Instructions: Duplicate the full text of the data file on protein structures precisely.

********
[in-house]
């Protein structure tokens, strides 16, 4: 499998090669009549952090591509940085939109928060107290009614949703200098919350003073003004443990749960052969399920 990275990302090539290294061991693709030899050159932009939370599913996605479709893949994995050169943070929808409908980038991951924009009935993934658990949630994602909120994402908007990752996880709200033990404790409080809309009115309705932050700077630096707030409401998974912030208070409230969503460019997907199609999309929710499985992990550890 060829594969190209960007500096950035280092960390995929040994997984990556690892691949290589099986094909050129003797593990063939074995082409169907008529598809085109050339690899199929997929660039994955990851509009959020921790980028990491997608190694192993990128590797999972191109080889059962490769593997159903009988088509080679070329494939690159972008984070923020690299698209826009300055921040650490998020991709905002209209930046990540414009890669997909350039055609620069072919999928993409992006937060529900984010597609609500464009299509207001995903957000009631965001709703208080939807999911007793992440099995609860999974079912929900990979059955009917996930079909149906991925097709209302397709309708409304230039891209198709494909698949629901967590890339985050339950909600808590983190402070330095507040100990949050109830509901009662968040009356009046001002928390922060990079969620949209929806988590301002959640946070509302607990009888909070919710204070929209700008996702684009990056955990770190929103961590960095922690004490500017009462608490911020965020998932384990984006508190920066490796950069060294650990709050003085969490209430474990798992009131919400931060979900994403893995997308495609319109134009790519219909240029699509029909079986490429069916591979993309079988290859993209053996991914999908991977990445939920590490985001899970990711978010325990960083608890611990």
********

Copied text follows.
[in-house]
């Protein structure tokens, strides 16, 4: 499998090669009549952090591509940085939109928060107290009614949703200098919350003073003004443990749960052969399920 990275990302090539290294061991693709030899050159932009939370599913996605479709893949994995050169943070929808409908980038991951924009009935993934658990949630994602909120994402908007990752996880709200033990404790409080809309009115309705932050700077630096707030409401998974912030208070409230969503460019997907199609999309929710499985992990550890 060829594969190209960007500096950035280092960390995929040994997984990556690892691949290589099986094909050129003797593990063939074995082409169907008529598809085109050339690899199929997929660039994955990851509009959020921790980028990491997608190694192993990128590797999972191109080889059962490769593997159903009988088509080679070329494939690159972008984070923020690299698209826009300055921040650490998020991709905002209209930046990540414009890669997909350039055609620069072919999928993409992006937060529900984010597609609500464009299509207001995903957000009631965001709703208080939807999911007793992440099995609860999974079912929900990979059955009917996930079909149906991925097709209302397709309708409304230039891209198709494909698949629901967590890339985050339950909600808590983190402070330095507040100990949050109830509901009662968040009356009046001002928390922060990079969620949209929806988590301002959640946070509302607990009888909070919710204070929209700008996702684009990056955990770190929103961590960095922690004490500017009462608490911020965020998932384990984006508190920066490796950069060294650990709050003085969490209430474990798992009131919400931060979900994403893995997308495609319109134009790519219909240029699509029909079986490429069916591979993309079988290859993209053996991914999908991977990445939920590490985001899970990711978010325990960083608890611990």